Famous Last Words

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“Beware the Ides of March, or at least, be aware of when “the Ides” even takes place (March 15). The word “Ides” is derived from the Latin word “idus,” which refers to the middle day of any month in the ancient Roman calendar. The Ides are specifically the fifteenth day of the months of March, May, July, or October, and the thirteenth day of the remaining months. The Ides were the designated days for settling debt each month in the Roman empire and generally included the seven days preceding the Ides for this purpose. No doubt debtors who could not pay their debts considered the Ides to be unlucky days as they were typically thrown into prison or forced into slavery.

Kalends, Nones and Ides were ancient markers used to reference dates in relation to lunar phases. Ides simply referred to the first new moon of a given month, which usually fell between the 13th and 15th. In fact, the Ides of March once signified the new year, which meant celebrations and rejoicing."


“Not only did Shakespeare’s words stick, they branded the phrase—and the date, March 15—with a dark and gloomy connotation. It’s likely that many people who use the phrase today don’t know its true origin. In fact, just about every pop culture reference to the Ides—save for those appearing in actual history-based books, movies or television specials—makes it seem like the day itself is cursed.”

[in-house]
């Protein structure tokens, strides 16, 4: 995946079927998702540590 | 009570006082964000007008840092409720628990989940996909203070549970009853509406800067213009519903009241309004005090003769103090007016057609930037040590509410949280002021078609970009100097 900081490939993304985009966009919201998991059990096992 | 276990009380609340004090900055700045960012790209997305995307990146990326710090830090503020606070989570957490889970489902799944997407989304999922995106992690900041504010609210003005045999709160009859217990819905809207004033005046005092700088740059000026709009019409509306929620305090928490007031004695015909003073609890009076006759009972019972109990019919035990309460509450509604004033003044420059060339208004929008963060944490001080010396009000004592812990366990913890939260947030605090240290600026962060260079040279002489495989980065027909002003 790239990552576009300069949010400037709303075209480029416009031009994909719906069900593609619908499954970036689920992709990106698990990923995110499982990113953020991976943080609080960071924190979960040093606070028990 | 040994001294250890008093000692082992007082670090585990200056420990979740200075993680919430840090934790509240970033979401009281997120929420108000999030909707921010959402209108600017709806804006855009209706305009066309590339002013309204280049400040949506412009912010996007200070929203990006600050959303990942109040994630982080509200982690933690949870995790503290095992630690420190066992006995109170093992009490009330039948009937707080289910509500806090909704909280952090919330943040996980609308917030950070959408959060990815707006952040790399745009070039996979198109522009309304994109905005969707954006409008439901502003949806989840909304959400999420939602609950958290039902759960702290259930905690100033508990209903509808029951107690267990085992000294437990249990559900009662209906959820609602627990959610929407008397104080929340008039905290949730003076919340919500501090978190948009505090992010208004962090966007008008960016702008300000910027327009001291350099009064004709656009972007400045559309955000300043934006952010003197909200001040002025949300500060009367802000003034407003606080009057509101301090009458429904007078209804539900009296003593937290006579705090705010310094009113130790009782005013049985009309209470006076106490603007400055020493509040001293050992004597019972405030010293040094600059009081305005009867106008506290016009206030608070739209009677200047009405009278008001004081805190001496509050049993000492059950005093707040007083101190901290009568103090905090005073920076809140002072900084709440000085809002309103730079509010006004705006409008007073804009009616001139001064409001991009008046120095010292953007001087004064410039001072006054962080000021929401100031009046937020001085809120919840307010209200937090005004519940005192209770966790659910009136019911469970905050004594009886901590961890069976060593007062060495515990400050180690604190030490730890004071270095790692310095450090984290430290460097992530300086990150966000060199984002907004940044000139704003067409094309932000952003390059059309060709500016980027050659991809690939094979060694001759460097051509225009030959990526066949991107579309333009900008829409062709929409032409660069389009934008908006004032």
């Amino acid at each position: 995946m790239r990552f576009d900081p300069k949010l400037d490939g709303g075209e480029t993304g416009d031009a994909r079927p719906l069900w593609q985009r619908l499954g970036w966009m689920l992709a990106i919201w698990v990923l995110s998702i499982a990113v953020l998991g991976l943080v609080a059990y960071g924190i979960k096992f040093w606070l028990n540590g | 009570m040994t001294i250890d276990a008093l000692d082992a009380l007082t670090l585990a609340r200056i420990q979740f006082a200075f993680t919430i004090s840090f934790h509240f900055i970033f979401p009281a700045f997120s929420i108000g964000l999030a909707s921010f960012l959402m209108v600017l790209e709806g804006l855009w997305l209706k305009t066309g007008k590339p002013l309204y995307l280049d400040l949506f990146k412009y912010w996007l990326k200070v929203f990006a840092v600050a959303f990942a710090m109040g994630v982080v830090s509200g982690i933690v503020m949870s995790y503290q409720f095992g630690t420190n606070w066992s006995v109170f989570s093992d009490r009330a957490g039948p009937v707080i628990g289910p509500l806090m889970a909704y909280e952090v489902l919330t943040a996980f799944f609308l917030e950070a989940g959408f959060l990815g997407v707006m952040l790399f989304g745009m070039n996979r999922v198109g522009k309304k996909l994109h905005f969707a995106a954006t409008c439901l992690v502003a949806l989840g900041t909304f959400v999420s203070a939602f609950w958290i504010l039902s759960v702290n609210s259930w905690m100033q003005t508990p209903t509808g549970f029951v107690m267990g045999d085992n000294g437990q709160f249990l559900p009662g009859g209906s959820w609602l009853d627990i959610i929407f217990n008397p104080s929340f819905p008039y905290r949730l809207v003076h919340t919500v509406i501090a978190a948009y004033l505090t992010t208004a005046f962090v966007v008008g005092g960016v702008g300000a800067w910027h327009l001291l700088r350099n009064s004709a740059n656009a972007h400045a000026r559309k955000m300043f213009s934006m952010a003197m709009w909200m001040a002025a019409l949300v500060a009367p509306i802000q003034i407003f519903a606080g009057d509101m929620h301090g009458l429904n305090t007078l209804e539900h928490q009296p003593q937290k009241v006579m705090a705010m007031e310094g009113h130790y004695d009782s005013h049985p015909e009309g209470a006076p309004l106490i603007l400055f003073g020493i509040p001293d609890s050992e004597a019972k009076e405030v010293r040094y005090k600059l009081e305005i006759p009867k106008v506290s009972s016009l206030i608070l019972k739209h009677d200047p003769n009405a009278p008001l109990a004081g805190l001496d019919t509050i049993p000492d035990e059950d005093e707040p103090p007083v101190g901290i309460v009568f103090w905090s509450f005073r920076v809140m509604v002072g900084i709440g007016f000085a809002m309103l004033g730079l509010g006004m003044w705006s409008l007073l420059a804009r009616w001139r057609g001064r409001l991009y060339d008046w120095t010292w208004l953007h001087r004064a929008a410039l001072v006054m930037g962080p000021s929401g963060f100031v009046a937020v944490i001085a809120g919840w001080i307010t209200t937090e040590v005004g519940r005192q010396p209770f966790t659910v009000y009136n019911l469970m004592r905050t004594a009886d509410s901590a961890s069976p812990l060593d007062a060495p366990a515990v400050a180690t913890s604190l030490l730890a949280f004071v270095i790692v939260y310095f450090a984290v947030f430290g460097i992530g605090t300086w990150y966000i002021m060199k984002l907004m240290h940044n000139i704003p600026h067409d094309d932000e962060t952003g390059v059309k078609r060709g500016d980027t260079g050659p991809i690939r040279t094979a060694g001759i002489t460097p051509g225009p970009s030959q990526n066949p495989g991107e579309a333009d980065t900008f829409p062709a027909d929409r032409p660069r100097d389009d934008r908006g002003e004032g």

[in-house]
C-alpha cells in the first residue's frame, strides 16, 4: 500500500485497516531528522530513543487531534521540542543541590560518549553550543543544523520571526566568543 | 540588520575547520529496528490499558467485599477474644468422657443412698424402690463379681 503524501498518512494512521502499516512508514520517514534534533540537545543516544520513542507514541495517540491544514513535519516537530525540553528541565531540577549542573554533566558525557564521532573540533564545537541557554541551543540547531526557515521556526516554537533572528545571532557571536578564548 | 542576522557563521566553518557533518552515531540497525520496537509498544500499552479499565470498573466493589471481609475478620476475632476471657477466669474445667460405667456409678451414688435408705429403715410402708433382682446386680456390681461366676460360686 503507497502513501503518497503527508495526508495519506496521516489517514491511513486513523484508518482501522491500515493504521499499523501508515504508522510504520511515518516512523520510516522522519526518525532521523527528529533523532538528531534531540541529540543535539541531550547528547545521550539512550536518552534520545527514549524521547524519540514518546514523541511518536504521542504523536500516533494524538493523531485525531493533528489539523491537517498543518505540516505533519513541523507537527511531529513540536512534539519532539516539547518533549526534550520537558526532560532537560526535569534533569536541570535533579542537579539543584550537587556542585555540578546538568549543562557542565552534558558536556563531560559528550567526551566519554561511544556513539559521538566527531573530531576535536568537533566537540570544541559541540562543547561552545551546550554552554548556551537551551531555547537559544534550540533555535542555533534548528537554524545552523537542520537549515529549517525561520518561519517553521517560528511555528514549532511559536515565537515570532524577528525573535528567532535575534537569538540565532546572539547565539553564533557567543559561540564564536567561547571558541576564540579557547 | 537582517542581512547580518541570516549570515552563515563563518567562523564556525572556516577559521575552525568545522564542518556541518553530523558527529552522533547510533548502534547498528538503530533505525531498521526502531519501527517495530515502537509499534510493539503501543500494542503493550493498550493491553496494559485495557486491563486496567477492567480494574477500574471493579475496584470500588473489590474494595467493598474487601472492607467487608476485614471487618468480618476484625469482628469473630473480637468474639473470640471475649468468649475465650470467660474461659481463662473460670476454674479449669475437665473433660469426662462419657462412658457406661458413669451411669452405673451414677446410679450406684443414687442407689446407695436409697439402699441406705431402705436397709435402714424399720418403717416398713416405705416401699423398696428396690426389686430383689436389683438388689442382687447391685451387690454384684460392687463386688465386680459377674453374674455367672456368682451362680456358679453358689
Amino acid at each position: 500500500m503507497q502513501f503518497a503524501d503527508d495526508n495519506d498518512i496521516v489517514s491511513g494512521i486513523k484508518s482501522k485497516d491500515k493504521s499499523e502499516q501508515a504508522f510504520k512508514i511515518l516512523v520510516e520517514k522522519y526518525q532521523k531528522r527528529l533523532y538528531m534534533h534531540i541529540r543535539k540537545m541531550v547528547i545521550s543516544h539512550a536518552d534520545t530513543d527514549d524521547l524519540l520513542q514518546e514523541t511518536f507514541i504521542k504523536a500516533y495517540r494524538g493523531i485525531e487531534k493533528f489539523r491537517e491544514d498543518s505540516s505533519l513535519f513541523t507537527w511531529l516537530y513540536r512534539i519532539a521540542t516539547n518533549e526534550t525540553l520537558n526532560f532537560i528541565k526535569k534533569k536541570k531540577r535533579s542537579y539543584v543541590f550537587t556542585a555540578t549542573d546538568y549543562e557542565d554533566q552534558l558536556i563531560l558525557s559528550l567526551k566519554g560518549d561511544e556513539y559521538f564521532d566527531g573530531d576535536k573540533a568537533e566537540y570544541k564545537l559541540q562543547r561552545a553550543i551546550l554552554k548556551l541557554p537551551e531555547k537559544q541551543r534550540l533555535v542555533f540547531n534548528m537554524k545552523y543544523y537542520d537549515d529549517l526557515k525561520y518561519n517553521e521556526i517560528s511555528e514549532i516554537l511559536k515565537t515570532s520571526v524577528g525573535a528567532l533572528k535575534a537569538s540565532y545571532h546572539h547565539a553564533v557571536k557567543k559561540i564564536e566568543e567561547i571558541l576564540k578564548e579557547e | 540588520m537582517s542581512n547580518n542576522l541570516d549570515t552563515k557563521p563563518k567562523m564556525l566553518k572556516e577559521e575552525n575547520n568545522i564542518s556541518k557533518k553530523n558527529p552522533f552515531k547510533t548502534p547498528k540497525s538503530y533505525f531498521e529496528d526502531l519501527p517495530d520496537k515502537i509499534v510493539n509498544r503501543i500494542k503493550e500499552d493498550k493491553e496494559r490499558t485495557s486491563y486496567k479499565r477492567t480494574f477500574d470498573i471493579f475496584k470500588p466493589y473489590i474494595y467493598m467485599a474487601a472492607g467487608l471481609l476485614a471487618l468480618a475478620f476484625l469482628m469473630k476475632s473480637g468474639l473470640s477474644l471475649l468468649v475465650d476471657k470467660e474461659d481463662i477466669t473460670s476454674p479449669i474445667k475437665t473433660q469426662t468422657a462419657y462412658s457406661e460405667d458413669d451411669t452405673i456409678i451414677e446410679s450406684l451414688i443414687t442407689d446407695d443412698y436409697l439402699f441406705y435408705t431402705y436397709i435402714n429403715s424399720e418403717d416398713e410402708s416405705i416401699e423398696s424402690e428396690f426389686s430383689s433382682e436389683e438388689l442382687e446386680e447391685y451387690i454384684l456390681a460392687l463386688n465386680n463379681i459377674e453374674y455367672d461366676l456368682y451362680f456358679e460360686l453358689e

“Another Shakespearean invention was Caesar's last words, "Et tu, Brute?," meaning "You too, Brutus?" in Latin. Suetonius recorded his final words as the Greek "Kai su, teknon?" or "You too, my child?" However, Plutarch says that Caesar said nothing, pulling his toga over his head to cover his head as he died.” 

“Yet when heroes in movies, books and television shows are faced with the Ides of March, it’s always a bad omen. Several television shows have had episodes named “The Ides of March.” And it’s never good news.”

“Perhaps it was Julius Caesar himself (and not the famous playwright) who caused all the drama. After all, he’s the one who uprooted Rome’s New Year celebration to their traditional March 15 date from January…"



"The omen was actually “Beware the next 30 days” and was prophesied on February 15, 44 B.C. by an Etruscan Soothsayer named Spurinna."


"The Moon repeats the dates of its phases approximately every 19 years (the Metonic cycle), and the Golden Number represents a year in that cycle. The year of the cycle can then be used to determine the date."

Enjoy the Silence.

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'Escape from Krypton'

"A salvage effort is under way off the Alaskan coast near the Canadian border to recover debris from the object, involving the navy, coast guard and FBI."


"It had already flown across Alaska at a speed of 20 to 40mph (64km/h) and was out over the sea travelling towards the North Pole, when it was shot down."



They must of run out of people to shoot...



"The spooky activity came to an end after a priest had visited the 19th-century property he owned in Belgravia, he said.  In an interview with The Telegraph, Lord Lloyd Webber was discussing whether any of his theatres were haunted."